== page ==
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It has become commonplace to describe the future of the world as belonging to China and India—Chindia, as the ugly neologism would have it. Both economies are roaring along, of course, with China hitting double-digit growth rates and India reaching the high single digits. It is widely assumed that in just a few decades China will overtake the United States as the world’s largest economy with India likely to follow by 2050.
But if 21st-century economic interests have supplanted traditional geopolitics as the primary driver of foreign policy, then somebody forgot to tell China and India. The two nations are in the midst of ambitious, multibillion-dollar military modernizations, with implications that stretch across the globe.
Although Beijing and New Delhi have strengthened ties in recent years, the neighbors have long had an awkward, at times tense, relationship, going back to a bitter war in 1962 over still-unresolved territorial disputes along their 2,500-mile border. China’s aiding of Pakistan’s nuclear and missile capabilities continues to chafe India, and to be sure, China hasn’t forgotten the slip of the tongue by the Indian defense minister who said the chief aim of the country’s 1998 nuclear weapons tests was, in fact, to deter China.
Since then India has become America’s newest best friend. Partly as a way to counterbalance China, the Bush administration has actively sponsored India’s rise and pursued close military relations with New Delhi. Last year battleships from India, the United States, Japan, Singapore, and Australia conducted one of the largest peacetime naval exercises in history. Operation Overlord it was not, though China might have been forgiven for thinking otherwise. The five days of war games in the Bay of Bengal, dubbed Exercise Malabar, sparked noisy protests from India’s Communists. China, which had been invited to participate but declined, said nothing.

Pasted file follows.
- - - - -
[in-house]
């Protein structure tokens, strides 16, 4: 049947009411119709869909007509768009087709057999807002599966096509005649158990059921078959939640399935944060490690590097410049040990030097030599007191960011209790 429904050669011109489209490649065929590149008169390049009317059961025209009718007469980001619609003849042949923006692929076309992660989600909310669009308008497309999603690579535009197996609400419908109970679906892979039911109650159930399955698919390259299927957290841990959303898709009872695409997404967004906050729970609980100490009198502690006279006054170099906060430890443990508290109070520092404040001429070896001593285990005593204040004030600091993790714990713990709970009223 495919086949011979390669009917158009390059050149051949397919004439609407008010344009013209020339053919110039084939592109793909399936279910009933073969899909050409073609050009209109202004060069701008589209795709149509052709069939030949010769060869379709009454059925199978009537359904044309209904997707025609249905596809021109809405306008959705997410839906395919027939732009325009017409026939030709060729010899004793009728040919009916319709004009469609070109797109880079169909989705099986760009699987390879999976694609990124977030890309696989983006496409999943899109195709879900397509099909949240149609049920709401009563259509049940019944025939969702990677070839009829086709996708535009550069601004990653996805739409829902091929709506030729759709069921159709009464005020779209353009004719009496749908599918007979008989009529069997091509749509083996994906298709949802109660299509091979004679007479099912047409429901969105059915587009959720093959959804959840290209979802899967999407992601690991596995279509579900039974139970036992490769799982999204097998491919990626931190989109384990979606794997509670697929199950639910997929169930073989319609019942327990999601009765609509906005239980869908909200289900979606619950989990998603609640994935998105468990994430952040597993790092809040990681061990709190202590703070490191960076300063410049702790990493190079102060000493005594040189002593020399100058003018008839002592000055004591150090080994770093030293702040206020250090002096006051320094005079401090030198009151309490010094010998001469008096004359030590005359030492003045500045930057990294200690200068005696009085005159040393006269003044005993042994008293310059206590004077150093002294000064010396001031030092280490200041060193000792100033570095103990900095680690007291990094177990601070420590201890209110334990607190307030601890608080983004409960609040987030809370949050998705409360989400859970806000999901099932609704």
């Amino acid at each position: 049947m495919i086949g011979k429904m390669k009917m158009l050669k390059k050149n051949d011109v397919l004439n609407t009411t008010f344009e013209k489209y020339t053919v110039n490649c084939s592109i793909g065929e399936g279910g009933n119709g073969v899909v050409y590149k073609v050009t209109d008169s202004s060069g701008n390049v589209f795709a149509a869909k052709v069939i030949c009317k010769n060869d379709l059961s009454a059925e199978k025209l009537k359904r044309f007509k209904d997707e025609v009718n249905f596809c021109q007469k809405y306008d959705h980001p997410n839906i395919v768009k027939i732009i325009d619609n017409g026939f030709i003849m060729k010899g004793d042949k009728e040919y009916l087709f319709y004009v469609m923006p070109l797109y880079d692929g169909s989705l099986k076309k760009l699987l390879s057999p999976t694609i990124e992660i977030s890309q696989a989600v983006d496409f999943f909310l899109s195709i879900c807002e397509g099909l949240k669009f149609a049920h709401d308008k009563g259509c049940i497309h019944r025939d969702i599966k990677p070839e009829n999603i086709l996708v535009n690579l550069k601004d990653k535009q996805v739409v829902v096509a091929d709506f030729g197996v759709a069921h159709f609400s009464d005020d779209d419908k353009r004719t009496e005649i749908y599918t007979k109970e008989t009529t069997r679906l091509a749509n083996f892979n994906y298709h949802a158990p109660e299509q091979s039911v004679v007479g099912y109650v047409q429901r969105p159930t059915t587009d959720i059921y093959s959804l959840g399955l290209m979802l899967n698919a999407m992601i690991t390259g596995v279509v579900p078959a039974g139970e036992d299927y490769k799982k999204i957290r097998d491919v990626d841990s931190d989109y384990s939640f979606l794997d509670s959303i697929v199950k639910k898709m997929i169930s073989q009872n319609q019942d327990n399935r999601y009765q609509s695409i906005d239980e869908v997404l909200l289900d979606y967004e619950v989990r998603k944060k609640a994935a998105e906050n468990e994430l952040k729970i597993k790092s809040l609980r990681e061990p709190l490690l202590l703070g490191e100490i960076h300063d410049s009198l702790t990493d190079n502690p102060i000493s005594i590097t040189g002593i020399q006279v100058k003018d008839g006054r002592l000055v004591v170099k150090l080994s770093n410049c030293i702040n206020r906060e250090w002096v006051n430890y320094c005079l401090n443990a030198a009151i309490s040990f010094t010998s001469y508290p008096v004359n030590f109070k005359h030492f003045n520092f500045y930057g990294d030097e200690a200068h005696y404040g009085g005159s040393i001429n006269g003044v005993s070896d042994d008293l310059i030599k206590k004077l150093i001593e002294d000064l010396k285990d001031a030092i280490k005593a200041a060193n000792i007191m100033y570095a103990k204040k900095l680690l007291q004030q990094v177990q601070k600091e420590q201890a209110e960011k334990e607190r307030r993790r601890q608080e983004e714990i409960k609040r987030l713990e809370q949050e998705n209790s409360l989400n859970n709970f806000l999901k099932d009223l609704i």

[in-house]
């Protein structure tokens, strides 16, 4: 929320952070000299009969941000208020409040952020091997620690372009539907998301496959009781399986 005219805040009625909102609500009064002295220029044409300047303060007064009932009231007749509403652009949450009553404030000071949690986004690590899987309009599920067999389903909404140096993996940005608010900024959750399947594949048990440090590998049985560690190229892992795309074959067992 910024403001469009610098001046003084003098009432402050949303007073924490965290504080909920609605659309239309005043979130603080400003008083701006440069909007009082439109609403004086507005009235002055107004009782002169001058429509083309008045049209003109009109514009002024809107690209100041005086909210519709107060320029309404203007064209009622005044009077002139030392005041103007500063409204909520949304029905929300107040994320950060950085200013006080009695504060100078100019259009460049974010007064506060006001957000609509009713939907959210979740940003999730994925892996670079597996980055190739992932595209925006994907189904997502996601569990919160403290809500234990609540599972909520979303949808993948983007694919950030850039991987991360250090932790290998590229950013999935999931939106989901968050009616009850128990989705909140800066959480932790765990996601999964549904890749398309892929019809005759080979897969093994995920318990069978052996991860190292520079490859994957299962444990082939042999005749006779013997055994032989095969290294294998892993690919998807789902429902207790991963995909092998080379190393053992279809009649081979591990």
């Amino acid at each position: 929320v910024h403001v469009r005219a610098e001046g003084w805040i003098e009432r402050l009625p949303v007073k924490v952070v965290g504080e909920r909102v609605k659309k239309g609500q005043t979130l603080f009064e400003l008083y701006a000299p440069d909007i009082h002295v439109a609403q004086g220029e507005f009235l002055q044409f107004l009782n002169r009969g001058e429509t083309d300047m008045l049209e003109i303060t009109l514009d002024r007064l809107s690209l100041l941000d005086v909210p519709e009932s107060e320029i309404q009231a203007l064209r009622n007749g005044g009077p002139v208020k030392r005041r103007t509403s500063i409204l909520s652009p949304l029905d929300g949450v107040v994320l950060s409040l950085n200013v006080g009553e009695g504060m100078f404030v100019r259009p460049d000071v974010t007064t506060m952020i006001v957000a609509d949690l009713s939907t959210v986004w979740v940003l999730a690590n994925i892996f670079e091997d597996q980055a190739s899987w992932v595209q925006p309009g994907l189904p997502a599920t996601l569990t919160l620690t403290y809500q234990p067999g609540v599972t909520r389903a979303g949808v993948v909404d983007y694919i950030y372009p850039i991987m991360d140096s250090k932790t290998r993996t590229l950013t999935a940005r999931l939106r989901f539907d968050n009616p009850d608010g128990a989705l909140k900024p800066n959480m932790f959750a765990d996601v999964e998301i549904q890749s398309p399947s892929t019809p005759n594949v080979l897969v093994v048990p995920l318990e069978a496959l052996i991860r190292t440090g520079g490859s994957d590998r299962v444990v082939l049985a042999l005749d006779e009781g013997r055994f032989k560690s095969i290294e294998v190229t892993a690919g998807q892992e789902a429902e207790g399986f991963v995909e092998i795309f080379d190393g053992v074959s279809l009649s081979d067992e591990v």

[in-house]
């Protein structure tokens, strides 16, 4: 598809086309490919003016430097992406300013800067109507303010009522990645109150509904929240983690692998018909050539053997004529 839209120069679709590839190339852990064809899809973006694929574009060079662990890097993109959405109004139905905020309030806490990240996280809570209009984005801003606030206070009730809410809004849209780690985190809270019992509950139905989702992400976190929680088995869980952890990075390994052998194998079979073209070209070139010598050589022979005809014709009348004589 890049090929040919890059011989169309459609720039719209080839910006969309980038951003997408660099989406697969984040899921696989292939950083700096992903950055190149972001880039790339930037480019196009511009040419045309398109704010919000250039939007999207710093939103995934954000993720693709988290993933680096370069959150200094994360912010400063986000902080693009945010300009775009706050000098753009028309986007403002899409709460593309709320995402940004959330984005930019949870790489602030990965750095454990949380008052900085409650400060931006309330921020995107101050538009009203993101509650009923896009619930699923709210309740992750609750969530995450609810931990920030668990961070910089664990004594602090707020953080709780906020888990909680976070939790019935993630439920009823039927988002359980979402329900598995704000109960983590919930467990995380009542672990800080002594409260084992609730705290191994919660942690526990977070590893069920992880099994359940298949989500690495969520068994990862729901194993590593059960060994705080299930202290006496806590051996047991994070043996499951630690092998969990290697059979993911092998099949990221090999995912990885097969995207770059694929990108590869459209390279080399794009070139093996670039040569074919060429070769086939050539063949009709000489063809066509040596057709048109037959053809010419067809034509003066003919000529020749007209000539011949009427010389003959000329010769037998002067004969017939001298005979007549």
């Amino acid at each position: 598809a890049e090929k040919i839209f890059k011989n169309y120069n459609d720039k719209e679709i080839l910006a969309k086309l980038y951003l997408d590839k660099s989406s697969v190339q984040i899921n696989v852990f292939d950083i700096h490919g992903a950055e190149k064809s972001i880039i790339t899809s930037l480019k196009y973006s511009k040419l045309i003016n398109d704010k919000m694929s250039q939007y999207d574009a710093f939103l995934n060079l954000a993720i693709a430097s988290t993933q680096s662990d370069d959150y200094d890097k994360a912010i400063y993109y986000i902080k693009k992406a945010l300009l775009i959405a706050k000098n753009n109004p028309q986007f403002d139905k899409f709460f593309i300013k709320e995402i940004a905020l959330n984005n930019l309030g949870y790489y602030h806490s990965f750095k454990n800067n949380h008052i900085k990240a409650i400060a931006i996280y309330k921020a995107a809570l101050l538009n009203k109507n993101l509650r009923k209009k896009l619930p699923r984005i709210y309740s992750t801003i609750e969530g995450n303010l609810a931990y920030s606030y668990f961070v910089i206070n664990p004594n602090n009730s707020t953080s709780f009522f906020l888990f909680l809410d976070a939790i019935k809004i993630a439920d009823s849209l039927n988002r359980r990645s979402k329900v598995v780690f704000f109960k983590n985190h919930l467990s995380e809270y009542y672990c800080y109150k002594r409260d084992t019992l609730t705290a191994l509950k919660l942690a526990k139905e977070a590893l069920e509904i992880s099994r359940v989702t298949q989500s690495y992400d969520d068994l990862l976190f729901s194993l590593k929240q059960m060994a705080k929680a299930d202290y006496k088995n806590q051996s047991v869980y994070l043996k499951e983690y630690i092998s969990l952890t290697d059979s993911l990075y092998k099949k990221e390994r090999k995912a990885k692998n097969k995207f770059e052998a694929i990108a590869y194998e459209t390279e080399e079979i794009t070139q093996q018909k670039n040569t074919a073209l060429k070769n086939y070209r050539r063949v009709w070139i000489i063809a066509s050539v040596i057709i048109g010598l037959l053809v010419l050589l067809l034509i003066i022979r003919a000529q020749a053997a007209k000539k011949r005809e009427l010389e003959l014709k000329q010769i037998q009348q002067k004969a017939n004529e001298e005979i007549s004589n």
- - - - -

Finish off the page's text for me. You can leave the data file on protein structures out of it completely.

It was a telling moment between India and China. Neither wants war with the other. But as Bill Emmott notes in his absorbing new book, Rivals, conflict between China and its neighbors “is not inevitable, but nor is it inconceivable.”
Even if, in the interest of politeness, neither would admit to it, India and China seem to be preparing for the worst while hoping for the best. It is hard to interpret their movements any other way. China is now building a “blue water” navy to rival that of India. The latter already has two aircraft carriers and is on course to have at least three by 2020. China’s first carrier should be ready by 2015. Both countries, particularly China, are developing space-based military capabilities.
In addition, China is establishing a “string of pearls” around the Indian Ocean—naval ports in Pakistan, Bangladesh, Myanmar, and Sri Lanka, all India’s neighbors and some, like Pakistan, openly antagonistic. China says the ports are peaceful in design, but some Indians see them as “forward bases,” part of a Chinese strategy of encirclement.
India is leaving nothing to chance. Whereas New Delhi might once have accepted China’s explanation or simply pretended it wasn’t happening, 21st-century India is a much more hard-nosed operator. It has set about building closer ties with China’s most neurotic neighbors, particularly Japan and key members of the Association of Southeast Asian Nations. But India’s most significant step has been its move closer to the United States, even calling the two countries “natural allies”—words Gandhi and Nehru, who viewed Americans as neocolonialists, could never have uttered.
Were it not for India’s Communist parties, which prop up Prime Minister Manmohan Singh’s waning coalition government and are motivated as much by Americaphobia as by Sinophilia, New Delhi would have already implemented its historic 2005 civil nuclear agreement with the United States. The deal would allow access to nuclear fuel technology India wants to feed its fast-growing, energy-guzzling economy. It would also, at least implicitly, shore up India’s nuclear weapons capability.
The agreement has the necessary support in India and may be approved by the U.S. Congress this fall. But even if the deal sinks into the Bay of Bengal, the ships overhead will be conducting ever more elaborate naval maneuvers. The next Exercise Malabar is scheduled for 2009. By then China will be another year closer to completing its string of pearls.
Edward Luce, the Washington, D.C., bureau chief for the Financial Times, is the author of In Spite of the Gods: The Rise of Modern India.